The Radio-Television News Directors Association has condemned Don Imus' racist and sexist comments about the Rutgers women's basketball team, but did not advocate any action against the controversial radio host. The called the situation an opportunity to hold an important debate.
"Broadcasters have an important and powerful role in society and this deeply troubling episode should remind us again that we should never take lightly the power of our words and the commitment to fairness and accuracy," said RTNDA in a statement.
"This unfortunate incident and the heated discussion that has followed has provided a national focus on an issue that deserves attention, both from the public and from the media," RTNDA said.
"This is a moment of opportunity to reinvigorate an important discussion in our society, a discussion about diversity and the devastating impact of ill-chosen language and imagery."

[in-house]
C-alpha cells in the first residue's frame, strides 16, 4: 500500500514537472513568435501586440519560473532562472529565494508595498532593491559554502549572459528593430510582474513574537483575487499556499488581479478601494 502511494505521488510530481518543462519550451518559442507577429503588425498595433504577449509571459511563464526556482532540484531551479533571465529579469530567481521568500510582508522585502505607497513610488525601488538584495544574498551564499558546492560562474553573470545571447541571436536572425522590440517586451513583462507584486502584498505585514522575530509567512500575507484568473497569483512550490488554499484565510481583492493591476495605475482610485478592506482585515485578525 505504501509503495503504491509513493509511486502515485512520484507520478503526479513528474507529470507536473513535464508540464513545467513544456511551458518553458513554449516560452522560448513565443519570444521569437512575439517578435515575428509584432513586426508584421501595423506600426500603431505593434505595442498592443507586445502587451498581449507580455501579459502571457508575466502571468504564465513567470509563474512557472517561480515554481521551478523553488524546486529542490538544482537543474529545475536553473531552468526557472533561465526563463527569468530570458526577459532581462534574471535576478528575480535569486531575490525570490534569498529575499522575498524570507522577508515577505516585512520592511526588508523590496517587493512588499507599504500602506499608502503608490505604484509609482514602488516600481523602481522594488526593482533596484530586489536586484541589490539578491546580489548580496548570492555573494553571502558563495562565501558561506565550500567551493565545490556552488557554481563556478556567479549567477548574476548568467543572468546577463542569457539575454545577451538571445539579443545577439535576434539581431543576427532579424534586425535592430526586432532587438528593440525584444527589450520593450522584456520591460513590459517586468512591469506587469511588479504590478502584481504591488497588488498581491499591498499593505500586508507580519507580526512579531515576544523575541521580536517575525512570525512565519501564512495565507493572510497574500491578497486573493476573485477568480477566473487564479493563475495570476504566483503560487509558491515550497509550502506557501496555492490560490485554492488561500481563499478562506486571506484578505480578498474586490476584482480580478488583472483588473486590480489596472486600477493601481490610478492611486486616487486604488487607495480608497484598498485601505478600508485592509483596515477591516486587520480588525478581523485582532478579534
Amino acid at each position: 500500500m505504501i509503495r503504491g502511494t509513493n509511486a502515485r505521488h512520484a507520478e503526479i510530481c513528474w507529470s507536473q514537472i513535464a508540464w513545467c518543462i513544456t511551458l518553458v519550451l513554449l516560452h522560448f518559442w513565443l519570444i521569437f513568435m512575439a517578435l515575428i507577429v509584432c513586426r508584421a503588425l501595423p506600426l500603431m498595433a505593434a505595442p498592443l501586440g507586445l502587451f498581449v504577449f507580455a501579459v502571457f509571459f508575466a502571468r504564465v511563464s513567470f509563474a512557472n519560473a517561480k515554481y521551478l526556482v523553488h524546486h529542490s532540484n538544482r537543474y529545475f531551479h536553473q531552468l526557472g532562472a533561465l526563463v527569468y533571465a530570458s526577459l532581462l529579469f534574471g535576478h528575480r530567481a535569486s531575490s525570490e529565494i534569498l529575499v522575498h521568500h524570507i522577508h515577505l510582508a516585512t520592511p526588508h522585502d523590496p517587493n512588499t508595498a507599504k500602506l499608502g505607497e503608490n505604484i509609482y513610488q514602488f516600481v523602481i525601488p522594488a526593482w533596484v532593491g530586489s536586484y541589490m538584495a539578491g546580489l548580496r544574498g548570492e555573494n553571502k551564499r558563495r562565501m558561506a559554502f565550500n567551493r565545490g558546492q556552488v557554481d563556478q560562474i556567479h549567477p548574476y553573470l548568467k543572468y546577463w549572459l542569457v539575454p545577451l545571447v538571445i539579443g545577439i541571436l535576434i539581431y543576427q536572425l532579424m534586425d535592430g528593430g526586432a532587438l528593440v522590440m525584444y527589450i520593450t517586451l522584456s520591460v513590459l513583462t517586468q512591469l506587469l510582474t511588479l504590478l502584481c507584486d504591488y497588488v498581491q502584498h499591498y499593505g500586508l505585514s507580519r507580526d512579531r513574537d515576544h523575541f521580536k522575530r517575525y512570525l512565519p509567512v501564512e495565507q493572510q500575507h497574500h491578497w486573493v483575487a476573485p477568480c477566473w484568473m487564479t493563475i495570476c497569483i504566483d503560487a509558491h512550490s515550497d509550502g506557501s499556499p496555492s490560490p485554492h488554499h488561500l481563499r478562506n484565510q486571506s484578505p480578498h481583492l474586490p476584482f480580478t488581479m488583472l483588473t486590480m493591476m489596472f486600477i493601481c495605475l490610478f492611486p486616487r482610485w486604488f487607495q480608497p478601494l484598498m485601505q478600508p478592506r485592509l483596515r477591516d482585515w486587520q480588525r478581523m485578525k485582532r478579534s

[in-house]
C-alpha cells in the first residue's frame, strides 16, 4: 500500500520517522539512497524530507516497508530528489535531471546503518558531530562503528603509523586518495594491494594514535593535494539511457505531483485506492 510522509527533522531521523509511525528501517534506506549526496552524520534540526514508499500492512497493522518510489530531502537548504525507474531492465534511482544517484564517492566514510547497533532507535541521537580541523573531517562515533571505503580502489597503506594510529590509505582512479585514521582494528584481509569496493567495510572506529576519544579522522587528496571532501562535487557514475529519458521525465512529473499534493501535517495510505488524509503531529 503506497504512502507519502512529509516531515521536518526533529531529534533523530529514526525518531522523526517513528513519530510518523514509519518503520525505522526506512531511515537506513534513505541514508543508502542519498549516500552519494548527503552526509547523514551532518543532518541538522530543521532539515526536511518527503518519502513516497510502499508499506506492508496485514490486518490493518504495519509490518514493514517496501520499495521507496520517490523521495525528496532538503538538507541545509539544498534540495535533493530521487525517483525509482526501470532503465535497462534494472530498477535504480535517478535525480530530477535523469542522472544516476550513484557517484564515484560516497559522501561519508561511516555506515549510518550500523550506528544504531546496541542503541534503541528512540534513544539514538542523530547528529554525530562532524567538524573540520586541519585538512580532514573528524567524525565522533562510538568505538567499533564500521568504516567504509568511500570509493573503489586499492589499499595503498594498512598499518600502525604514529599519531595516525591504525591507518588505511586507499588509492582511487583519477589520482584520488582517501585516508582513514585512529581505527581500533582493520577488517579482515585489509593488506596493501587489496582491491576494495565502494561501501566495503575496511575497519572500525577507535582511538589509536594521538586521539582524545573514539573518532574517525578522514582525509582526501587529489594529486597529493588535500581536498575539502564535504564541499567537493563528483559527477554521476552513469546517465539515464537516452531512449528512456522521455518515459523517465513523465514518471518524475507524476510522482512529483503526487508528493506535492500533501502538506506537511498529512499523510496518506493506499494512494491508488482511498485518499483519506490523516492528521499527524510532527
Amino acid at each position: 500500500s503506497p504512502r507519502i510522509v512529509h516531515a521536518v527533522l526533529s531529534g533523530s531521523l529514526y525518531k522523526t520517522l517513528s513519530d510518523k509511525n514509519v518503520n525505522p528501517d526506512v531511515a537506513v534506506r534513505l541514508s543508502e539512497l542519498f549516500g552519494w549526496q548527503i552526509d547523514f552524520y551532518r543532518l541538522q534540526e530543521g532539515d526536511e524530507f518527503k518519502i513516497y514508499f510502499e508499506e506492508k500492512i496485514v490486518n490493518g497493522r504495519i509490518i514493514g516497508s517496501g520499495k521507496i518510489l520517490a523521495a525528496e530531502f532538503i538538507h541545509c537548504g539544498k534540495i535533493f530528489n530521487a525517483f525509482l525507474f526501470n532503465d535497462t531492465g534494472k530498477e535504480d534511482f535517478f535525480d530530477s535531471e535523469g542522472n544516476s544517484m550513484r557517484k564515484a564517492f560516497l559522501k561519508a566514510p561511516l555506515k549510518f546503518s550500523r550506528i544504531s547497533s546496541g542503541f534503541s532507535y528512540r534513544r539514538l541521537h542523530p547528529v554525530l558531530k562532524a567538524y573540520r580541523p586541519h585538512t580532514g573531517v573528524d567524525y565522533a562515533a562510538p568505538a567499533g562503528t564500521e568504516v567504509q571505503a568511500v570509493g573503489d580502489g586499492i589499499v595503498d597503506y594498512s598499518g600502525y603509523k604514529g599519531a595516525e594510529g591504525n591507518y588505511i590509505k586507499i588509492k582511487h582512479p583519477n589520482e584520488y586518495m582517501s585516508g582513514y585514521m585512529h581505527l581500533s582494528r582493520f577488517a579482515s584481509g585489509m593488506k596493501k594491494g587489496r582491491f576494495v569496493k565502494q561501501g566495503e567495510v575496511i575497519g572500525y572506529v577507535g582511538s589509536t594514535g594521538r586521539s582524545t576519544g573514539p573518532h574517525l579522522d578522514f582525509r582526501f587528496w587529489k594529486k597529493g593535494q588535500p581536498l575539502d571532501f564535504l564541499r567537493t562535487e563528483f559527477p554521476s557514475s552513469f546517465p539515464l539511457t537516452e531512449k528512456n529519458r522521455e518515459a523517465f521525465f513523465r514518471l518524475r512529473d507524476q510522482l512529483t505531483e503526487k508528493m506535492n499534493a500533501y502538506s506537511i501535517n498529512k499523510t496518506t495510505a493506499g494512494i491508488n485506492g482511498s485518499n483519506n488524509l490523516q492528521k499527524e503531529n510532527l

Democratic Senator Christopher Dodd, who announced his presidential candidacy on Imus' show, said Wednesday he also though the controversy was an opportunity for healing and discussion of race relations.
RTNDA also took the opportunity to plug its online diversity initiative by saying to "help guide such conversations in the newsroom, turn to RTNDF’s updated Diversity Toolkit, which contains a downloadable workbook with streaming video of stories to help stations evaluate how they address diversity in their newsrooms and in their coverage.
In other Imus news, the read on the controversy from another senator and presidential candidate, Illinois' Barack Obama, was not as encouraging for the embattled jock.
When asked by CNN's Wolf Blitzer whether NBC's MSNBC should can its simulcast of the show, Obama, who says he has two daughters who he hopes will be athletes, said: "NBC should not be having hosts like Don Imus who are making derogatory statements about women and minorities. "Running that over the public airwaves," he said, "is atrocious."
The National Association of Black Journalists has also publicly condemned the remarks.